Down in the basement, he showed me where the coal chute was. and s He shared the back bedroom with his brother, and his parents were in the front room. He talked about sliding downstairs in his pajamas, and listening to him talk, you could tell that the house brought back a lot of great memories!
I will never forget that visit. I regret not getting his contact info but he said he had some pictures of the house and promised to bring them by if he could find them. I have not heard from him since.
Soon after I moved in to Lora, my very kind neighbors told me I live in a Sears home! They said that two owners ago, an owner had the home’s original instruction manual (for building the house from a kit), but took it with him.
My neighbor Jim, who also lives in a kit home, told me he found a receipt for his house in the ceiling of his kitchen.
After these conversations I did some homework about Sears homes.
I discovered that my Laurel was built about 1932 (although the year is conflicting on county book it says 1932 but on my mortgage and other docs its 1933). The staircase landings have the square blocks (known as plinth blocks), and I found a shipping label while redoing my bathroom.
My bathtub has an “R” in the lower right corner. (Imagine how excited I was when I found that one!! It’s the only original plumbing fixture.)
I did not find any stamping on the framing members but I understand they always didn’t do that. Now I have the Sear’s kit home bug. I am searching for original documents and anything Sear’s home related.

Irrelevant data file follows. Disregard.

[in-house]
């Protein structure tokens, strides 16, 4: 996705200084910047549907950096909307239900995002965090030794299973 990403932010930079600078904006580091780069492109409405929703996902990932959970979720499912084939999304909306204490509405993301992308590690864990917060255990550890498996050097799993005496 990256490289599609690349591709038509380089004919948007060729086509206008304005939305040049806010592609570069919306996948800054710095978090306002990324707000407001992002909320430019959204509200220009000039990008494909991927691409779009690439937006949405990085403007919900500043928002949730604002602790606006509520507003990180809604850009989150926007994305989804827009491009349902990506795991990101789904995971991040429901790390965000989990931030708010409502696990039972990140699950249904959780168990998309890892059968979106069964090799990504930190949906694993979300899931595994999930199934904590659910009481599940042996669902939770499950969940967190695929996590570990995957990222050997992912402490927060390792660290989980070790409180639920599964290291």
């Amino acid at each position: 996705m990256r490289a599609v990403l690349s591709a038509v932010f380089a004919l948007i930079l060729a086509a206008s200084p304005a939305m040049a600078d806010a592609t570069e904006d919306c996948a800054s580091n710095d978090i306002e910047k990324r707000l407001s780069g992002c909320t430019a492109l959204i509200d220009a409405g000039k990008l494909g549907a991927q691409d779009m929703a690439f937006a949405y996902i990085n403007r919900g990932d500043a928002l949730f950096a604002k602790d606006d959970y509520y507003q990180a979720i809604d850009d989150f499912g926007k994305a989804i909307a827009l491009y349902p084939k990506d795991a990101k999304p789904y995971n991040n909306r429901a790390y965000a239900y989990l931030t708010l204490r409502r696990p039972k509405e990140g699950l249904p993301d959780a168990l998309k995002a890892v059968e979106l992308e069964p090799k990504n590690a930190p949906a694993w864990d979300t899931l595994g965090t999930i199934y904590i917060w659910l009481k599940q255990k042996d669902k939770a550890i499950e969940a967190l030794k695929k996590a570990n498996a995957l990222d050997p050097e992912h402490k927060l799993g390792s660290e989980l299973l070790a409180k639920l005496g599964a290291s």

I’m sorry this is so long I can go on and on. Ask anyone that knows me once they get me started on my house they can’t get away.
To learn more about how to identify Sears Homes (and those plinth blocks mentioned above), click here.
Want to join our “Sears Homes” group at Facebook? Click here.
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The Laurel was a darling house and a good price, too (1928 catalog).
It was also a narrow house, and could fit on a 25-foot lot. Plus, the front porch will be appreciated by all members of the household, so there's that.
The house was a mere 19' wide, which made it ideal for small lots.
Unlike so many kit homes of this time, the Laurel had two spacious bedrooms.
It really is a darling house, and I love the cut-out shutters.
And here's Valerie's real-life Laurel in Phoenixville. What a gem! And it's in brick! Photo is copyright 2014 Valerie Chochla and may not be used or reproduced without written permission.
Pictured side-by-side, you can see what a good match it is!
"Lora" looks very happy, doesn't it? And it warms the cockles of my heart to know that someone will love and appreciate this fine old house. Photo is copyright 2014 Valerie Chochla and may not be used or reproduced without written permission.
To learn more about why these old houses are so valuable (and irreplaceable), click here.